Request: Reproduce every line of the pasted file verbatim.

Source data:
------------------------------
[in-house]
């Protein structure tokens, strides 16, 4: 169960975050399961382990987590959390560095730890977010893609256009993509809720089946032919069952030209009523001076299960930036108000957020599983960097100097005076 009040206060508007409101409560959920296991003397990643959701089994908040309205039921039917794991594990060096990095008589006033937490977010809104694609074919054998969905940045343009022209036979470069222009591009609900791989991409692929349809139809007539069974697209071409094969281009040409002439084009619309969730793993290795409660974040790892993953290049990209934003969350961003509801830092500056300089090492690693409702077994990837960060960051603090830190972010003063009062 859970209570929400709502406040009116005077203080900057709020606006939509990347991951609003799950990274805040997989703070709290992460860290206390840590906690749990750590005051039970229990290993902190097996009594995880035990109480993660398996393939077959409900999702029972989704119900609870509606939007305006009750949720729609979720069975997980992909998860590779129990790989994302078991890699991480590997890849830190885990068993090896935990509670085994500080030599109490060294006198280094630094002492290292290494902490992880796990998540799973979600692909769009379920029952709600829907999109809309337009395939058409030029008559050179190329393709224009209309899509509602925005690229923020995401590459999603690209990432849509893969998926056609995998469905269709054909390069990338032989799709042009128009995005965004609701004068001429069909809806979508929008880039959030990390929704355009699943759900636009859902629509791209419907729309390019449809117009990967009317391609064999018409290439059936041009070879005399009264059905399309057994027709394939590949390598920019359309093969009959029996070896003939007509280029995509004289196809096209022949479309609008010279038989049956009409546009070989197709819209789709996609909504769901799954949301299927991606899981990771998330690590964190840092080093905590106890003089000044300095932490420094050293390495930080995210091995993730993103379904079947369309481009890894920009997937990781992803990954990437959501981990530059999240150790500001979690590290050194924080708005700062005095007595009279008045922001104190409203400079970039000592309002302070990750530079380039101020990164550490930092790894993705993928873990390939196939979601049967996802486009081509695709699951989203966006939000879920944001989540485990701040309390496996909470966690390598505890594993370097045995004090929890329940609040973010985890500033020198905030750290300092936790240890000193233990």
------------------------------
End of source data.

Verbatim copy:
[in-house]
């Protein structure tokens, strides 16, 4: 169960975050399961382990987590959390560095730890977010893609256009993509809720089946032919069952030209009523001076299960930036108000957020599983960097100097005076 009040206060508007409101409560959920296991003397990643959701089994908040309205039921039917794991594990060096990095008589006033937490977010809104694609074919054998969905940045343009022209036979470069222009591009609900791989991409692929349809139809007539069974697209071409094969281009040409002439084009619309969730793993290795409660974040790892993953290049990209934003969350961003509801830092500056300089090492690693409702077994990837960060960051603090830190972010003063009062 859970209570929400709502406040009116005077203080900057709020606006939509990347991951609003799950990274805040997989703070709290992460860290206390840590906690749990750590005051039970229990290993902190097996009594995880035990109480993660398996393939077959409900999702029972989704119900609870509606939007305006009750949720729609979720069975997980992909998860590779129990790989994302078991890699991480590997890849830190885990068993090896935990509670085994500080030599109490060294006198280094630094002492290292290494902490992880796990998540799973979600692909769009379920029952709600829907999109809309337009395939058409030029008559050179190329393709224009209309899509509602925005690229923020995401590459999603690209990432849509893969998926056609995998469905269709054909390069990338032989799709042009128009995005965004609701004068001429069909809806979508929008880039959030990390929704355009699943759900636009859902629509791209419907729309390019449809117009990967009317391609064999018409290439059936041009070879005399009264059905399309057994027709394939590949390598920019359309093969009959029996070896003939007509280029995509004289196809096209022949479309609008010279038989049956009409546009070989197709819209789709996609909504769901799954949301299927991606899981990771998330690590964190840092080093905590106890003089000044300095932490420094050293390495930080995210091995993730993103379904079947369309481009890894920009997937990781992803990954990437959501981990530059999240150790500001979690590290050194924080708005700062005095007595009279008045922001104190409203400079970039000592309002302070990750530079380039101020990164550490930092790894993705993928873990390939196939979601049967996802486009081509695709699951989203966006939000879920944001989540485990701040309390496996909470966690390598505890594993370097045995004090929890329940609040973010985890500033020198905030750290300092936790240890000193233990």